Consumers are really feeling the pressure of rising healthcare costs. Deductibles are increasing rapidly as more employers opt for high-deductible insurance plan offerings. The cost of care continues to grow at alarming rates, and the threat of losing coverage feels ever-present.
In fact, a recent Kaiser Family Foundation (KFF) survey showed that more than half of all workers (51%) with single coverage faced a deductible of at least $1,000. Considering that the U.S. median income was merely $55,775 in 2015, that’s a significant number for many patients. That same KFF study also found that high-deductible plan enrollment increased by eight percent in the past two years which continues to add to patient payment pressure.
These converging factors make it hard for patients to pay what they owe for the care they’ve received. They also make it increasingly tough for providers to collect balances due.
For patients, when it comes to covering their healthcare bills, outdated payment options aren’t helping. Today, patients expect the same level of convenience they experience in other industries; with flexible, digital options that give greater insight into healthcare costs, simplify the billing process, and ultimately make high-deductible plans more manageable.
Organizations able to provide these options set themselves up for increased patient satisfaction – and reduced patient bad debt in the process.
So, what is it that patients want?
Demand for digital electronic billing and payments options continues to rise. Results of a 2017 survey conducted by HIMSS Analytics and sponsored by Navicure® was compiled into our Patient Payment Check-Up™ report, which shows that patients are interested in:
- Receiving bills electronically via email
- Paying bills electronically via online payment tools, automated payment plan or electronic payment tool
- Having convenient options for paying their balance over time
- Paying small balances (under $200) using a credit card that’s securely stored with the provider organization
- Having more insight into what they owe and why
- Receiving estimates for the cost of their care up-front
The survey also found that this digital migration goes beyond payment and that patients are perfectly happy to provide their personal contact information to permit digital communication from their providers, e.g., email addresses and cell phone numbers to facilitate payment and communications. Further, while only a minority (14%) of patients are price shopping to find lower prices for healthcare services, 75 percent of those who do comparison shop are millennials – who now represent the largest generation in the U.S.
However, right now, patient demand for digital payment options and transparent communications is ahead of health system and practice adoption. For instance, even though 52 percent of respondents noted that they would prefer electronic bills over paper, an overwhelming 89 percent of providers still use paper statements. Despite the fact that providers think these digital tools can improve a range of revenue cycle issues, including the cost of collections, patient A/R days, bad debt, and write offs, healthcare organizations have been slow to update their practices with these user-friendly processes and solutions.
Bridge the gap with modern solutions
Healthcare organizations can bridge the gap between what patients want and what providers are doing with a variety of revenue cycle solutions, such as:
- Patient payment estimation solutions that estimate the patient’s share of the bill so they can plan and budget accordingly. To be effective, estimation tools need to include a real-time eligibility check to determine unmet deductibles and co-insurance amounts.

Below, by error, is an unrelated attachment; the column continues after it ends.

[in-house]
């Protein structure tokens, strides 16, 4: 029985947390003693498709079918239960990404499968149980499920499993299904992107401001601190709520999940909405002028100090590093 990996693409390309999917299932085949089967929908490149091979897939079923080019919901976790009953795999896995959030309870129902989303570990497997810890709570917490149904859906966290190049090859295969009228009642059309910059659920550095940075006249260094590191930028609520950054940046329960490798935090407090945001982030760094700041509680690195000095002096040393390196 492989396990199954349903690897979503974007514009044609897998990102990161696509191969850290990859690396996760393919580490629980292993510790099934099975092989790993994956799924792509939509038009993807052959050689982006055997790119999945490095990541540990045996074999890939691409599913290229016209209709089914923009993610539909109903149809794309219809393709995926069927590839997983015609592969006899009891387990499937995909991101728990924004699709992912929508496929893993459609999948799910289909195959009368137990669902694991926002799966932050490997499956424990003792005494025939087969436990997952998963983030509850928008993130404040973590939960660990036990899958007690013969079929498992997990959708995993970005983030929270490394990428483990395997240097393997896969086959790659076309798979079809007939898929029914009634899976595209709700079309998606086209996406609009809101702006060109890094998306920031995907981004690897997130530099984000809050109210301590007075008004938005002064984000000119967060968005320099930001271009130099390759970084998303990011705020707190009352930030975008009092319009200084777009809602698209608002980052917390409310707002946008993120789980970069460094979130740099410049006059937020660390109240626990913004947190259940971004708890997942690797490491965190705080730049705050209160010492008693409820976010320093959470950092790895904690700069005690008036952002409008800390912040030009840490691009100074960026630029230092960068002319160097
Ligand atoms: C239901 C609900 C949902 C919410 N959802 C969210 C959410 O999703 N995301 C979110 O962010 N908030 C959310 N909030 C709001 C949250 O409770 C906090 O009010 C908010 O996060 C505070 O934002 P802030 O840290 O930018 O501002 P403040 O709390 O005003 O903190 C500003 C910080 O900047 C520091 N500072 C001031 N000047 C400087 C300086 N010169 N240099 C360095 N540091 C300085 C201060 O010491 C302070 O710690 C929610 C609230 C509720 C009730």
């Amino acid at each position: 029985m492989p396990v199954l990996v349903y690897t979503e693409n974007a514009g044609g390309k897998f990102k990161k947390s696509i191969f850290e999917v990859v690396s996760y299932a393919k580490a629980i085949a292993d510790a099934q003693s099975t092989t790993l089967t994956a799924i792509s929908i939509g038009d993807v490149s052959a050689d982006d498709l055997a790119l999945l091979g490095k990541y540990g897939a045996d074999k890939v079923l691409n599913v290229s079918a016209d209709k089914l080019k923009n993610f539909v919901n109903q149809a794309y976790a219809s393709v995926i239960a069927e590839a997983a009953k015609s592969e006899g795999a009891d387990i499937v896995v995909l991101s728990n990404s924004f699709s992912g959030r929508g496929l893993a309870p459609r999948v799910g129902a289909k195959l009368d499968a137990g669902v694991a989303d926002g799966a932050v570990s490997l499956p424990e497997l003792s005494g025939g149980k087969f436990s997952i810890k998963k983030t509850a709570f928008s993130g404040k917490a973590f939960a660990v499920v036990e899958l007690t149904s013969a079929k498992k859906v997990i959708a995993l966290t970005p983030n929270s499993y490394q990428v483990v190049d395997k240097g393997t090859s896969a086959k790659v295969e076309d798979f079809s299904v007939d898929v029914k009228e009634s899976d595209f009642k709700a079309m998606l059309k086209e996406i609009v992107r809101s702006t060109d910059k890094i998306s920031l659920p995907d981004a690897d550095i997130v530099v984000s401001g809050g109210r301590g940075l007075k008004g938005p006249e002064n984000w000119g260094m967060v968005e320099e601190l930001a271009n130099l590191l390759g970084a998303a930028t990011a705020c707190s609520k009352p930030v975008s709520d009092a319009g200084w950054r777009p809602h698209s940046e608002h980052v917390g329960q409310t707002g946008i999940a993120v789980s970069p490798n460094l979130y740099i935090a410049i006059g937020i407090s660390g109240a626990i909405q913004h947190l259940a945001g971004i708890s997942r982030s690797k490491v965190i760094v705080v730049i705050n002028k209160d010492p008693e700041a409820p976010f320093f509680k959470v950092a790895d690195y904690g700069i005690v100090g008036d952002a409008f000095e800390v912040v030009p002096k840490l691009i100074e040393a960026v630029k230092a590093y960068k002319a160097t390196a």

Offering cost estimates is an important way to bring clarity to the payment process and simultaneously improve patient satisfaction – a win-win for patients and providers alike.
Interestingly, our survey findings indicate that most patients (66%) think that any estimate or one within 10 percent or more of their actual cost would be helpful. As such, the inability to provide a high degree of reliable estimates should not be seen as a barrier for providers.
One example of success in this area comes from Massachusetts-based Prima CARE, P.C. After implementing a care estimation solution the organization increased time-of-service payments for high-end diagnostic tests by more than $100,000 in just five months. They also succeeded in offering patients greater price transparency and a simpler payment process. Another benefit? They simultaneously reduced the cost of collections.
- Electronic payment tools enable organizations to securely store patients’ debit/credit card numbers and charge each patient’s card once financial responsibility is determined. These credit-card-on-file (CCOF) tools can be used to collect co-pays, unpaid balances, unmet deductibles and co-insurance after payer remittance. Look for a solution that facilitates automated payment plans, too.
That’s what Piedmont Urgent Care by WellStreet did when they developed an automated “no-touch” patient payment process to reduce patient collection costs, shrink the payment timeline and improve staff efficiency. Not only did the high-volume, multi-location organization reduce bad debt by 75 percent, from 8 percent to 2 percent, in their efforts to make the payment process easier, they made patients happier, too. Today, WellStreet sustains some of the highest Net Promoter patient satisfaction scores in the industry.
Saying goodbye to manual, paper-based revenue cycle processes does more than improve billing efficiencies. Offering convenient digital billing and payment options shows patients your organization is as tuned-in to their preferences for meeting their financial obligations as you are concerned about their health. That’s exactly the kind of relief patients need as they navigate today’s high-deductible reality.